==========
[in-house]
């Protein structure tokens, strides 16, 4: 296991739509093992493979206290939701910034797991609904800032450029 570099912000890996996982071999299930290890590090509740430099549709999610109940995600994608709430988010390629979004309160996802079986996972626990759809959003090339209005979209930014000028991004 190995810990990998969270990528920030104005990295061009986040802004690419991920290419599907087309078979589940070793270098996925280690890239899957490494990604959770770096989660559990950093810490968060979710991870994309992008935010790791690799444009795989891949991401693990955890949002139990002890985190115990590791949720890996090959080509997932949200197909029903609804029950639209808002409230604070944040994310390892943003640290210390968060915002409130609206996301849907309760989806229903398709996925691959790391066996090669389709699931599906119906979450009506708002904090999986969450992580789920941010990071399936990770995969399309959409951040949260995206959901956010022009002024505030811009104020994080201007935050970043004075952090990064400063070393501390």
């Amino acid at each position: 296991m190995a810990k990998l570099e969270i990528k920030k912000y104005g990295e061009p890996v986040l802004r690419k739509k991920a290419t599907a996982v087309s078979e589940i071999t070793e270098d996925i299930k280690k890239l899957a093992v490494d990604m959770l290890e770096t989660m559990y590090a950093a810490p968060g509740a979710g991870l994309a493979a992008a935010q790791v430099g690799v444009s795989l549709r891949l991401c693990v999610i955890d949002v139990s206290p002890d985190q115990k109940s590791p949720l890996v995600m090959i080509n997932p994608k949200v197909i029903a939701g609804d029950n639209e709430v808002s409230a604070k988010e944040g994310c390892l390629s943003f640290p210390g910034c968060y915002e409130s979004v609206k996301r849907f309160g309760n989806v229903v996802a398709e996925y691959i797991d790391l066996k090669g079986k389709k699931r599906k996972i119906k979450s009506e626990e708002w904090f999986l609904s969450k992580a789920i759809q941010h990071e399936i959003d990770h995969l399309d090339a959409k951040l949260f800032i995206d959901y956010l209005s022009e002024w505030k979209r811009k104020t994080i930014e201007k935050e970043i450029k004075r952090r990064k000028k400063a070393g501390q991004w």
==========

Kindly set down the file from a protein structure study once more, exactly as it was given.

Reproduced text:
[in-house]
């Protein structure tokens, strides 16, 4: 296991739509093992493979206290939701910034797991609904800032450029 570099912000890996996982071999299930290890590090509740430099549709999610109940995600994608709430988010390629979004309160996802079986996972626990759809959003090339209005979209930014000028991004 190995810990990998969270990528920030104005990295061009986040802004690419991920290419599907087309078979589940070793270098996925280690890239899957490494990604959770770096989660559990950093810490968060979710991870994309992008935010790791690799444009795989891949991401693990955890949002139990002890985190115990590791949720890996090959080509997932949200197909029903609804029950639209808002409230604070944040994310390892943003640290210390968060915002409130609206996301849907309760989806229903398709996925691959790391066996090669389709699931599906119906979450009506708002904090999986969450992580789920941010990071399936990770995969399309959409951040949260995206959901956010022009002024505030811009104020994080201007935050970043004075952090990064400063070393501390």
């Amino acid at each position: 296991m190995a810990k990998l570099e969270i990528k920030k912000y104005g990295e061009p890996v986040l802004r690419k739509k991920a290419t599907a996982v087309s078979e589940i071999t070793e270098d996925i299930k280690k890239l899957a093992v490494d990604m959770l290890e770096t989660m559990y590090a950093a810490p968060g509740a979710g991870l994309a493979a992008a935010q790791v430099g690799v444009s795989l549709r891949l991401c693990v999610i955890d949002v139990s206290p002890d985190q115990k109940s590791p949720l890996v995600m090959i080509n997932p994608k949200v197909i029903a939701g609804d029950n639209e709430v808002s409230a604070k988010e944040g994310c390892l390629s943003f640290p210390g910034c968060y915002e409130s979004v609206k996301r849907f309160g309760n989806v229903v996802a398709e996925y691959i797991d790391l066996k090669g079986k389709k699931r599906k996972i119906k979450s009506e626990e708002w904090f999986l609904s969450k992580a789920i759809q941010h990071e399936i959003d990770h995969l399309d090339a959409k951040l949260f800032i995206d959901y956010l209005s022009e002024w505030k979209r811009k104020t994080i930014e201007k935050e970043i450029k004075r952090r990064k000028k400063a070393g501390q991004w």